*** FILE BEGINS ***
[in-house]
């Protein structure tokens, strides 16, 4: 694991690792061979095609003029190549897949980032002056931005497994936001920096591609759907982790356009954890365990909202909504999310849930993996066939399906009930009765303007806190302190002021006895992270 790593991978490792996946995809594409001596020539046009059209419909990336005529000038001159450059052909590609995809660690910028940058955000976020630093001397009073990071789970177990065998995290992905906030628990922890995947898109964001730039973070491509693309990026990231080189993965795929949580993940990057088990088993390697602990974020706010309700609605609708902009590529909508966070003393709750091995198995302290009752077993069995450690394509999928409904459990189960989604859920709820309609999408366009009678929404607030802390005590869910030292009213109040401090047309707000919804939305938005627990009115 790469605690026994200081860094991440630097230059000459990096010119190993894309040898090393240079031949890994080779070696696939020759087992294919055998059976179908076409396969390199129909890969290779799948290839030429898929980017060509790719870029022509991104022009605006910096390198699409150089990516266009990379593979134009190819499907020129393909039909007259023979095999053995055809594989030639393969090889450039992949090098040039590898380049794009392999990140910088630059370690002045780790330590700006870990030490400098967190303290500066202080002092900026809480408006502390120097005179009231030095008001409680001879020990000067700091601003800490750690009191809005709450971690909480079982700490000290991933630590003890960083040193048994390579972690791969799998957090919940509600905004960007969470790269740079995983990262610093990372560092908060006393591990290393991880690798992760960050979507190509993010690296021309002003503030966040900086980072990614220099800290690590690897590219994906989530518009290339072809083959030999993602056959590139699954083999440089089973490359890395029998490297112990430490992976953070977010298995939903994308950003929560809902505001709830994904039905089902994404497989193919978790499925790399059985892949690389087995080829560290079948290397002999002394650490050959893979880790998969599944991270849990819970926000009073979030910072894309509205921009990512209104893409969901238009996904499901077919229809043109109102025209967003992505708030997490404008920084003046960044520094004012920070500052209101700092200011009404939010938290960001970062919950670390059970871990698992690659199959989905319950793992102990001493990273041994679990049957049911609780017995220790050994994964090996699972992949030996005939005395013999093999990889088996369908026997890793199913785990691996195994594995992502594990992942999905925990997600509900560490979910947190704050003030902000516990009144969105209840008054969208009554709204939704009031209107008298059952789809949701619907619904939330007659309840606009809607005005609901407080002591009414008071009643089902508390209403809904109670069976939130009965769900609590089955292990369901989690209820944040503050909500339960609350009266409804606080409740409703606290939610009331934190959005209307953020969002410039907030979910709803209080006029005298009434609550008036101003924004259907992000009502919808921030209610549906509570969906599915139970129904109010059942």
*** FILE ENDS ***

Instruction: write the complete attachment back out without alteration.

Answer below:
[in-house]
């Protein structure tokens, strides 16, 4: 694991690792061979095609003029190549897949980032002056931005497994936001920096591609759907982790356009954890365990909202909504999310849930993996066939399906009930009765303007806190302190002021006895992270 790593991978490792996946995809594409001596020539046009059209419909990336005529000038001159450059052909590609995809660690910028940058955000976020630093001397009073990071789970177990065998995290992905906030628990922890995947898109964001730039973070491509693309990026990231080189993965795929949580993940990057088990088993390697602990974020706010309700609605609708902009590529909508966070003393709750091995198995302290009752077993069995450690394509999928409904459990189960989604859920709820309609999408366009009678929404607030802390005590869910030292009213109040401090047309707000919804939305938005627990009115 790469605690026994200081860094991440630097230059000459990096010119190993894309040898090393240079031949890994080779070696696939020759087992294919055998059976179908076409396969390199129909890969290779799948290839030429898929980017060509790719870029022509991104022009605006910096390198699409150089990516266009990379593979134009190819499907020129393909039909007259023979095999053995055809594989030639393969090889450039992949090098040039590898380049794009392999990140910088630059370690002045780790330590700006870990030490400098967190303290500066202080002092900026809480408006502390120097005179009231030095008001409680001879020990000067700091601003800490750690009191809005709450971690909480079982700490000290991933630590003890960083040193048994390579972690791969799998957090919940509600905004960007969470790269740079995983990262610093990372560092908060006393591990290393991880690798992760960050979507190509993010690296021309002003503030966040900086980072990614220099800290690590690897590219994906989530518009290339072809083959030999993602056959590139699954083999440089089973490359890395029998490297112990430490992976953070977010298995939903994308950003929560809902505001709830994904039905089902994404497989193919978790499925790399059985892949690389087995080829560290079948290397002999002394650490050959893979880790998969599944991270849990819970926000009073979030910072894309509205921009990512209104893409969901238009996904499901077919229809043109109102025209967003992505708030997490404008920084003046960044520094004012920070500052209101700092200011009404939010938290960001970062919950670390059970871990698992690659199959989905319950793992102990001493990273041994679990049957049911609780017995220790050994994964090996699972992949030996005939005395013999093999990889088996369908026997890793199913785990691996195994594995992502594990992942999905925990997600509900560490979910947190704050003030902000516990009144969105209840008054969208009554709204939704009031209107008298059952789809949701619907619904939330007659309840606009809607005005609901407080002591009414008071009643089902508390209403809904109670069976939130009965769900609590089955292990369901989690209820944040503050909500339960609350009266409804606080409740409703606290939610009331934190959005209307953020969002410039907030979910709803209080006029005298009434609550008036101003924004259907992000009502919808921030209610549906509570969906599915139970129904109010059942």